bryan
1/5/2011 2:43:57 PM

If the solar heat exchanger were connected to the main tank, then you would never use non-solar energy to keep the tank warm. As this simple system is configured, you only draw the solar-heated water into the main tank when you are utilizing hot water in the house. If you go very long without running hot water, your conventional tank uses conventional energy to keep that water warm. We turned down our thermostat, which worked while the solar hot water was more than sufficient for the house, but when the short, cloudy days of winter arrived we needed to turn up the hot-water thermostat, which resulted in some unnecessary propane consumption on sunny days when we're not home. If the main tank were hooked to the exchanger, that the solar system would be keeping the water supply warm.


dave m.
1/5/2011 2:15:47 PM

One sentence in this article could use a little more explanation: "The way this off-the-shelf system puts hot water in your pipes is simple, but it’s simple at the expense of efficiency." I take this to mean that this thermosiphon dump from an external heat exchanger into the top of the tank is not efficient? What would be the hot setup (pun intended)? An internal heat exchanger or some kind of pressurized delivery system for the heated water? A little more clarification, please, Bryan.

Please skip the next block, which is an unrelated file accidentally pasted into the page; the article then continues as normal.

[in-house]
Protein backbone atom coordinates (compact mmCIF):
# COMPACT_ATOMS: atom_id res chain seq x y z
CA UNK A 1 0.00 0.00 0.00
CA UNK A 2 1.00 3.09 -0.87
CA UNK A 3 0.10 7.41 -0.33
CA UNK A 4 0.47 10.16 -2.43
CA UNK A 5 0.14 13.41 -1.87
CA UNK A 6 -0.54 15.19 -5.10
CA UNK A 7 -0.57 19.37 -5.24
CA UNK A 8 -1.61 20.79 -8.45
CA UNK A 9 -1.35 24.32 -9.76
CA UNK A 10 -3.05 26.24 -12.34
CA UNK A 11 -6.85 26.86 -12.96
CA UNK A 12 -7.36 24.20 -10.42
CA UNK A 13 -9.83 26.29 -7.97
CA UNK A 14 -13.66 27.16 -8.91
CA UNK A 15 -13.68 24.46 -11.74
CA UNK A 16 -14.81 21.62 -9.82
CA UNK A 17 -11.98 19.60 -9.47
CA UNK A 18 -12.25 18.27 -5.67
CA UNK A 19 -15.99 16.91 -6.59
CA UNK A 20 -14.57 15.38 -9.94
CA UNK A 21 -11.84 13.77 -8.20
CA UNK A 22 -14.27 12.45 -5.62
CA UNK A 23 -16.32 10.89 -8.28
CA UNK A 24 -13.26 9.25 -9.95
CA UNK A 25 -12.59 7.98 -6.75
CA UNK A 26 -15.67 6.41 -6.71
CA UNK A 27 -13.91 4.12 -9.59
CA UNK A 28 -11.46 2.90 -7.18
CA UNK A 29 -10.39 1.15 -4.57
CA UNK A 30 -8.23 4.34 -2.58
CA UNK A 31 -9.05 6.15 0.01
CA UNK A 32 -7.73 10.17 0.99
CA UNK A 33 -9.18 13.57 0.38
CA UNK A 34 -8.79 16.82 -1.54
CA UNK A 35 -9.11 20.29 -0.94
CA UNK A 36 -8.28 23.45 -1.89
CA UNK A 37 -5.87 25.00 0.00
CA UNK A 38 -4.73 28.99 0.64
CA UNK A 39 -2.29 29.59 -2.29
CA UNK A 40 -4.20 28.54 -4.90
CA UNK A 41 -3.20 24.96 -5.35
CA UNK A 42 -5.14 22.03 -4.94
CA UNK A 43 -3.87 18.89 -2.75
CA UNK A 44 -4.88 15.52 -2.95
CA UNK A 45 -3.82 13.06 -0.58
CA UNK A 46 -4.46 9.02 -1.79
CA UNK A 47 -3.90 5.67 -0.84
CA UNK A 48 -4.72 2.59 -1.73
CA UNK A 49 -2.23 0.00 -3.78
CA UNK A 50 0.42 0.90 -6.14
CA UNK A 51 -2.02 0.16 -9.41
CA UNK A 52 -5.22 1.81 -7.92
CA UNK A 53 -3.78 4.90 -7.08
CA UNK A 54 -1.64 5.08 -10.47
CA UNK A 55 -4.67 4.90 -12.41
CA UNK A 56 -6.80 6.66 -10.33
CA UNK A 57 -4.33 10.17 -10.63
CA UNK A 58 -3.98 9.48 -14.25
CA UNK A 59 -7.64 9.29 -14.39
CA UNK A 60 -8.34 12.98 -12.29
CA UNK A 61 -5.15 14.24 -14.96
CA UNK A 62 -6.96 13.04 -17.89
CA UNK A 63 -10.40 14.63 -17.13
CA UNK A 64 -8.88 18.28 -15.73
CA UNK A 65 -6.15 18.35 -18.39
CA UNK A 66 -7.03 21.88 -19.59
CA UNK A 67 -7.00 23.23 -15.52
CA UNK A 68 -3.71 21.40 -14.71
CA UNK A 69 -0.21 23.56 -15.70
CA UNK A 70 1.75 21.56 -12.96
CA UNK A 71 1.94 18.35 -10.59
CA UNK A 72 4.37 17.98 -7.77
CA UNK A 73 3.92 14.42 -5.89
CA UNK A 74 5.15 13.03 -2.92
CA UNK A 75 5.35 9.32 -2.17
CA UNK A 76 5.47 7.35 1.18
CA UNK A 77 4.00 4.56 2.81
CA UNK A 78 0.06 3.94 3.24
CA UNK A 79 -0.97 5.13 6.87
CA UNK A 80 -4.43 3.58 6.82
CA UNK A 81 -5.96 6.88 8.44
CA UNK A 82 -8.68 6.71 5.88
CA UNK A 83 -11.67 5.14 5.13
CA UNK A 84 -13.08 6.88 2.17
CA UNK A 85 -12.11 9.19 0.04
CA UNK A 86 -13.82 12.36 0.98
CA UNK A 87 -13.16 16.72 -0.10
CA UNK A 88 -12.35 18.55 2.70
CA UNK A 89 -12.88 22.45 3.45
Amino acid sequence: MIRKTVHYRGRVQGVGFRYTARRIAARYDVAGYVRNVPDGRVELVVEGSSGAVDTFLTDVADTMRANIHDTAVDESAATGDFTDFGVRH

bryan
12/9/2010 2:53:01 PM

Yes, it would probably be more efficient to put it on the roof. We have a shake roof we didn't want to disturb, that's the long and short of it. So it went in the yard. - Bryan


mark
12/2/2010 10:47:29 AM

I am interested in further exploration of the considerations that went into the author decision to go with an outbuilding mount rather than a roof mount on his house. While the lower pitch of a typical roof is somewhat less effective for winter water heating, it seems like heat losses in the pipe run from outbuilding to home would be much larger than the slight efficiency loss.


farmerboy
11/28/2010 8:26:06 PM

I just finished reading the article. I think this system would be great coupled with a tankless water heater. It would be a little more expensive to start with but you would not use energy to heat the water stored in a standard tank type water heater. I have been a long time subscriber, and look forward to every issue, keep up the great work!


connie kenny
11/18/2010 5:21:55 AM

Here's another way to look at Renewable Energy vs Conventional Energy....You NEVER have a payback with conventional Energy, because if you don't pay the monthly bill (look at it like rent)for your heat, hot water, or electricity you will not recieve it. At least with renewable there will be a time when it WILL be paid back and you don't have to shell out that monthly expenditure.


tam
11/17/2010 2:29:30 PM

I love the concept of ideas like this - but has anyone stopped to do the math on this? Depending on what your specific savings are, it would take anywhere from 13 to 38 years just to get your money back on this system. Until they find a less expensive way to do something like this, it certainly doesn't help the average person.